International Law and Organisation Essay Example
The Nuclear Non-Proliferation Treaty
Case Analysis Report
Introduction, Views and Issues
Sixty years ago the UN General Assembly was witness to the historic «Atoms for Peace» address by President Dwight D. Eisenhower. The address proposed countries must share with each other information about nuclear materials through a new international agency. Negotiation of several years later led to the creation of what came to be known as IAEA or International Atomic Energy Agency (Weiss, 2003, pp. 34, 37, 41). The IAEA came to be known as an organisation with dual responsibility providing help to countries not having nuclear weapons to use nuclear technology for peaceful purposes and monitoring those that had the capability. More than three-and-a-half decades later as NPT or nuclear Non-proliferation Treaty came into existence in 1968, the job of policing member countries on their nuclear activities was granted IAEA. The act of policing was also constituted keeping specifically in view the non-nuclear nations from acquiring nuclear weapons.
NPT is now a worldwide treaty that bans all member nations from acquiring nuclear weapons except China, United Kingdom, Russia, the United States and France. These are nuclear nations. The treaty provides the foundation and norm in context of an international regime to prevent nuclear weapons spread around the world. The nations that have a subscription to NPT are all that have significant concern, though the exceptions are Israel, India, Pakistan and North Korea (Bunn, 1992, pp. 59-72). The former, it must be stated withdrew from it and analysts are of the opinion that it had valid reasons to do so.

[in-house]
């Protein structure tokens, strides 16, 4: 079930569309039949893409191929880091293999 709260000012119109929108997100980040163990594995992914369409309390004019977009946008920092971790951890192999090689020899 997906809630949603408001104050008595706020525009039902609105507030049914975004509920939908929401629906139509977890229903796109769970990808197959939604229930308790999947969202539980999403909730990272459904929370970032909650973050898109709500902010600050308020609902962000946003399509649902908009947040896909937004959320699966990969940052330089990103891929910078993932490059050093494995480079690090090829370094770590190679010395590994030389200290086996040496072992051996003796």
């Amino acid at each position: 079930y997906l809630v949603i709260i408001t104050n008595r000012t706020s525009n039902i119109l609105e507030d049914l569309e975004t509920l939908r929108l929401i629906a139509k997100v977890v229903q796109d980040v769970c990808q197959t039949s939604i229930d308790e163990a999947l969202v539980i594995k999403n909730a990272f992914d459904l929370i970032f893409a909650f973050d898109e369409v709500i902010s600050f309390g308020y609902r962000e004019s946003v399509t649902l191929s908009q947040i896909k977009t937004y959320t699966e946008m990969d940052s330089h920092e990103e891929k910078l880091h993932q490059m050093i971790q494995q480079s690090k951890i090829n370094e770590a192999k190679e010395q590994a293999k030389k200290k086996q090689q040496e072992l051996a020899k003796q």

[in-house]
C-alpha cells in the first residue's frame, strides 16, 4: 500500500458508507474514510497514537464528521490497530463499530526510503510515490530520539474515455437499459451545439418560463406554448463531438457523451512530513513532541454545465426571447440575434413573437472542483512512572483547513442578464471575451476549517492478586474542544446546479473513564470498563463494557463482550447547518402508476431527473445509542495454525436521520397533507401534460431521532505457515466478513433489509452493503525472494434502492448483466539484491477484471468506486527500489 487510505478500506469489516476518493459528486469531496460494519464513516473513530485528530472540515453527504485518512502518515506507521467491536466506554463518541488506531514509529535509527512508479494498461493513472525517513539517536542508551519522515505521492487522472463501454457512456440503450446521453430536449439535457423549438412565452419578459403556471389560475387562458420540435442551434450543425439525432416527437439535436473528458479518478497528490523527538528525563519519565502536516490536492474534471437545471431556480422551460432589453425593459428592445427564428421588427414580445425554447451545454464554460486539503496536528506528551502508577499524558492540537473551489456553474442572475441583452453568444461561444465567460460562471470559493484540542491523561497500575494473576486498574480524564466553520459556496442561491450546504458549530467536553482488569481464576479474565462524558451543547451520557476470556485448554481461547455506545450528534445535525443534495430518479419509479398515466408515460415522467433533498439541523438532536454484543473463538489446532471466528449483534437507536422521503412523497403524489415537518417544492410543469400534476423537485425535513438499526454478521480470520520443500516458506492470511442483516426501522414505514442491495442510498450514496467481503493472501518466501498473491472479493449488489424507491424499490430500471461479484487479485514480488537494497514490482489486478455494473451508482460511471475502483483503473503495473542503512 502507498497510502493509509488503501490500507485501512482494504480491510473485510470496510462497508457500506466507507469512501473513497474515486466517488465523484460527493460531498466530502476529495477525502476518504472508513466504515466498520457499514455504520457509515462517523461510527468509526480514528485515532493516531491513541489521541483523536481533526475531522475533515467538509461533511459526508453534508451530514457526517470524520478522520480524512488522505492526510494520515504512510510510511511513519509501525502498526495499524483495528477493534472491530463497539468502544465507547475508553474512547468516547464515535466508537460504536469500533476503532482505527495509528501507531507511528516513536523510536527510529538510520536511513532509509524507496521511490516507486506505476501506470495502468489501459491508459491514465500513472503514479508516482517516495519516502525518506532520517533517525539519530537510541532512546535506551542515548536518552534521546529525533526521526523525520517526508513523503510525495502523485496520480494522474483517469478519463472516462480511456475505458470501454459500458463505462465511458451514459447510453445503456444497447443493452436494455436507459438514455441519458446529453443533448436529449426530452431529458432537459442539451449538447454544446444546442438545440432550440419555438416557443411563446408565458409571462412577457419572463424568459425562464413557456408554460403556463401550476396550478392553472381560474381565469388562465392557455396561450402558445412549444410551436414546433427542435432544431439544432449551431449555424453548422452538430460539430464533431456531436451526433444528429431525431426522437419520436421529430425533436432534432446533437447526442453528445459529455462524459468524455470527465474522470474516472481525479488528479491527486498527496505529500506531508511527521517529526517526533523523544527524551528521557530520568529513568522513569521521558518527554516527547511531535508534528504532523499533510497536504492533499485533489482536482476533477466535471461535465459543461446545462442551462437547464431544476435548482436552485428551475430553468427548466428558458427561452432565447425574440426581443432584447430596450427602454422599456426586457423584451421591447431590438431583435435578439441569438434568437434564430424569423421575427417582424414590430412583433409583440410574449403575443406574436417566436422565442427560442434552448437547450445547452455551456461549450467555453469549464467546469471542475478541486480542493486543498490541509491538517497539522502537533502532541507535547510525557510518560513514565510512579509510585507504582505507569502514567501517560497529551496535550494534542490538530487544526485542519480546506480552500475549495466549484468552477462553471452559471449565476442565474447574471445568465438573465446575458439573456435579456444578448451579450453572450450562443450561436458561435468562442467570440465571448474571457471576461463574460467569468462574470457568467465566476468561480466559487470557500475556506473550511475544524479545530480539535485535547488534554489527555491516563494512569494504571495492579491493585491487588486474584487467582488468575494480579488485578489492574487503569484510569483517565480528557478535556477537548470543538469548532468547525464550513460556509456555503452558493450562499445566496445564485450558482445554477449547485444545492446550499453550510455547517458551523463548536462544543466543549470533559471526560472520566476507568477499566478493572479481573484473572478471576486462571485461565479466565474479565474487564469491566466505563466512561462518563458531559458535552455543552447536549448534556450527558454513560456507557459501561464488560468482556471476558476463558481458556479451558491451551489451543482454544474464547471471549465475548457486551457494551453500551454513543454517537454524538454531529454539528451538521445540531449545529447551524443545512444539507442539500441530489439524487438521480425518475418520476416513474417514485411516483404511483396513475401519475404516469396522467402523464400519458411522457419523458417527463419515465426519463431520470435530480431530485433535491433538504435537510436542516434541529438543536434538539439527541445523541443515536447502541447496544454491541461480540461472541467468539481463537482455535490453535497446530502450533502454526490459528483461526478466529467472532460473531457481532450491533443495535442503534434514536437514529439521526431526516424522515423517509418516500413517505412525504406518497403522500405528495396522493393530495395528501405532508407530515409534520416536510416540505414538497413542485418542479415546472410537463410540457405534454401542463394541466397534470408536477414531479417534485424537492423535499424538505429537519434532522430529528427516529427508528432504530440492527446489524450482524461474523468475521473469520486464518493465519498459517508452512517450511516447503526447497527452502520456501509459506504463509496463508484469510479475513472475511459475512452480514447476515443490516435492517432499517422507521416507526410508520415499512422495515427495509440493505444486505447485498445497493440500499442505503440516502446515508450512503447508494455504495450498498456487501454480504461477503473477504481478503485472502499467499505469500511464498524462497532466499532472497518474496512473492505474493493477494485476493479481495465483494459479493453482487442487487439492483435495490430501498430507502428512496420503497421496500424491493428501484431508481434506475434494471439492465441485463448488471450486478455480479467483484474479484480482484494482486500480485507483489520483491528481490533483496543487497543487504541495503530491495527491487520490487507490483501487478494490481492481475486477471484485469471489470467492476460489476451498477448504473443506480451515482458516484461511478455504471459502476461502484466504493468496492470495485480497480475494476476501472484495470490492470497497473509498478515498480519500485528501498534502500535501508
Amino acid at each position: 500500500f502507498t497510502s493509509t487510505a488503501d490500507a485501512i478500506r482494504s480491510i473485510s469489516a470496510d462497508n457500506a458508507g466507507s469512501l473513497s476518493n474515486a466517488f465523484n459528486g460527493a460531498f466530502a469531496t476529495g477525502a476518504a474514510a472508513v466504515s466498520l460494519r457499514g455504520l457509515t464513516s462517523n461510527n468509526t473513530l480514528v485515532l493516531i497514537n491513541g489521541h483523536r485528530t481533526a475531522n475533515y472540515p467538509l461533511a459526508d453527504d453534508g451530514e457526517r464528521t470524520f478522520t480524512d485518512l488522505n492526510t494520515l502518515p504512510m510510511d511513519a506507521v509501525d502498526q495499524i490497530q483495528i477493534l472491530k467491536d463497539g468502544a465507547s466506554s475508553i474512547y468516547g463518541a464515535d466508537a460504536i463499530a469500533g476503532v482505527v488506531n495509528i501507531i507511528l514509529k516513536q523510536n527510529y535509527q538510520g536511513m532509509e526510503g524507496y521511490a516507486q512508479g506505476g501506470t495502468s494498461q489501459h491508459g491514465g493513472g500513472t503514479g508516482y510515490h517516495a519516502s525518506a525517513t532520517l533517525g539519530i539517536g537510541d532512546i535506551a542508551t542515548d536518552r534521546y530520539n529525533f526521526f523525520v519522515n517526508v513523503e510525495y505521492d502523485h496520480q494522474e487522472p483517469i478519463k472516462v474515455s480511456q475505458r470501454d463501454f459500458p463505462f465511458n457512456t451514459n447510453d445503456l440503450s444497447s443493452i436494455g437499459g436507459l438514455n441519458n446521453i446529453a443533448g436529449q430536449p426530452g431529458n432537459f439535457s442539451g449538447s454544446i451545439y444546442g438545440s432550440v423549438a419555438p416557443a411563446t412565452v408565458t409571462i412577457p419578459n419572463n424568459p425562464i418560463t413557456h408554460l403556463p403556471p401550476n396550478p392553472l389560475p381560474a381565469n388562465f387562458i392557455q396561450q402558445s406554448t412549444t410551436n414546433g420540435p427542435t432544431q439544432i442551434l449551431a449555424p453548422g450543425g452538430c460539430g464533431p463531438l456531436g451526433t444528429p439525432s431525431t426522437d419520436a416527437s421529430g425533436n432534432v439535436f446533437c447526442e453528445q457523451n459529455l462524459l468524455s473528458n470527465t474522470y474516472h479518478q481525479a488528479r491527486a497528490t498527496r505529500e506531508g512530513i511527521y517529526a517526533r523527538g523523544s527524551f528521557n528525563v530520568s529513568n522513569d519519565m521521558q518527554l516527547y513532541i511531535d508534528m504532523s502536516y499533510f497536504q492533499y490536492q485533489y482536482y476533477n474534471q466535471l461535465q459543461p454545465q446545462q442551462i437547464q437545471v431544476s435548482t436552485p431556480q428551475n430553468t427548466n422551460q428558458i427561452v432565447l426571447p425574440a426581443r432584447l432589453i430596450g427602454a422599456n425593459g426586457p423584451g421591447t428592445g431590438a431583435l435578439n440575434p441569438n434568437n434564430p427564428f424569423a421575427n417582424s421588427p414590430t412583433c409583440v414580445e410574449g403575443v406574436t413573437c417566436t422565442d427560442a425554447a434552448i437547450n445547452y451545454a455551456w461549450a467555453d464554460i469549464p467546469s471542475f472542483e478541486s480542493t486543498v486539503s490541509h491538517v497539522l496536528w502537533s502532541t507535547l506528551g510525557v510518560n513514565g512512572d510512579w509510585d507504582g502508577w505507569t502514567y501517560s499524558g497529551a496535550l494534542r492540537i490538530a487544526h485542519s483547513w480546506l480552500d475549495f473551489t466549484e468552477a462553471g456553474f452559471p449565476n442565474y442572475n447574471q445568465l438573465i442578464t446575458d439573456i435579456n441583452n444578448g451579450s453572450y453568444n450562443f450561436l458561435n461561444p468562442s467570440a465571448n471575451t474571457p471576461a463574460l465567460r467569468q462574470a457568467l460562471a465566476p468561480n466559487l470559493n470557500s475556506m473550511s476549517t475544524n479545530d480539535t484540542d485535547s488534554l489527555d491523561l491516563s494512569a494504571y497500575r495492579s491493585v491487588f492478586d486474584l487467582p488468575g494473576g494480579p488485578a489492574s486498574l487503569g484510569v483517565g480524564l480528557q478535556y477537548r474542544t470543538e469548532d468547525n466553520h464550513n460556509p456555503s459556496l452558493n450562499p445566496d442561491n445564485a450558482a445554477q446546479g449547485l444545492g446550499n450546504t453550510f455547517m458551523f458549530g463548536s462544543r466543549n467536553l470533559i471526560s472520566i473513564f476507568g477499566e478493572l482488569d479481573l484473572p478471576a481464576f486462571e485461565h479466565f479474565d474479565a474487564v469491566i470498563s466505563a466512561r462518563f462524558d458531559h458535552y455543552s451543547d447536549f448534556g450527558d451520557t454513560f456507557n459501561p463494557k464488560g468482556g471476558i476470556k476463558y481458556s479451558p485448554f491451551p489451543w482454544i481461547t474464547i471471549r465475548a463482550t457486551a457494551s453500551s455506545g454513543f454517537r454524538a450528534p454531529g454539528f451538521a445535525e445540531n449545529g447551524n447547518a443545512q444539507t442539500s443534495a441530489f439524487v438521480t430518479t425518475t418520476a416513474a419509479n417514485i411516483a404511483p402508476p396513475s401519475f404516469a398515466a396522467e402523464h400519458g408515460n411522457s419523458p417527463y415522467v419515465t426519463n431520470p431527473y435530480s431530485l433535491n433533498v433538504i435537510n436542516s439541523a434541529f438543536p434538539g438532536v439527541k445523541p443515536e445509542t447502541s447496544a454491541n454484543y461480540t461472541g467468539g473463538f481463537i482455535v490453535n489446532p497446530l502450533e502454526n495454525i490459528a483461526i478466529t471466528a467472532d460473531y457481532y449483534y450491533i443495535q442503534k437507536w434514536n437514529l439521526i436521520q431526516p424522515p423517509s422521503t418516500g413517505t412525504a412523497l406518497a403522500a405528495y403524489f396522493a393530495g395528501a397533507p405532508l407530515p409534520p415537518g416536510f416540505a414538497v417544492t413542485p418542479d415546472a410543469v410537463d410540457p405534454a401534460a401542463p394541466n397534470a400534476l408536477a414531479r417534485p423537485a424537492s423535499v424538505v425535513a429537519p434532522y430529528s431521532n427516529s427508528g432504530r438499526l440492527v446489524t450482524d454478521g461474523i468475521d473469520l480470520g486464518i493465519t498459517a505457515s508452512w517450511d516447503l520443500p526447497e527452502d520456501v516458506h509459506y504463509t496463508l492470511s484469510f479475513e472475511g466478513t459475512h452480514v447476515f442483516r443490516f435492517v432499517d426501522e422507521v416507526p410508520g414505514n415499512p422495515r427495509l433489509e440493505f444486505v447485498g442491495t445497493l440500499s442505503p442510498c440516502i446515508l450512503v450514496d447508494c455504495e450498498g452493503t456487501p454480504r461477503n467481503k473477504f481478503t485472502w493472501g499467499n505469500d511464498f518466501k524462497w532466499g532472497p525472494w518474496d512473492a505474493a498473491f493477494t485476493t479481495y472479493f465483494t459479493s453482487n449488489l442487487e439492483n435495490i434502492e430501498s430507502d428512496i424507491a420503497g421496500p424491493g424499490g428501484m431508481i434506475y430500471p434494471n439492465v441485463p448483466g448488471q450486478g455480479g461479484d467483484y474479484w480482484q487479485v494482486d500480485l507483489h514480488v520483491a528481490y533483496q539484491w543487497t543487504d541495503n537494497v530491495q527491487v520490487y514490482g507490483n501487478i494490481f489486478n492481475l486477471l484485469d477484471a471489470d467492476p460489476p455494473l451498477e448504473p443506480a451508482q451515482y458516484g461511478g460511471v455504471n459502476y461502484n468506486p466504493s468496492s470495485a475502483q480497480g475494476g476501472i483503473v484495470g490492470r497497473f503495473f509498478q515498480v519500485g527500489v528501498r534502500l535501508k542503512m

Though a former U.S. arms control negotiator, Ambassador Robert T. grey, remarked a decade ago that the NPT agreement was in many ways as significant as the UN Charter itself, yet there is a widespread belief now that the NPT regime stands battered to some extent today and needs actions that can strengthen it (ElBaradei, 2003, pp. 47-48). With regard to NPT’s relevance as on date, that is one of the recognisable issues.
Context of the issue
Not only battered, major blows have also been suffered by NPT in the recent past. North Korea, Iraq and Iran have been observed hiding possible activities related to nuclear weapons from IAEA inspectors. These include plutonium separation and uranium enrichment also. What is surprising is that Iraq was found hiding these activities after Persian Gulf War of 1991 after UN ordered more stringent and intrusive inspections. Similarly, intelligence inputs revealed North Korea on a similar weapons programme.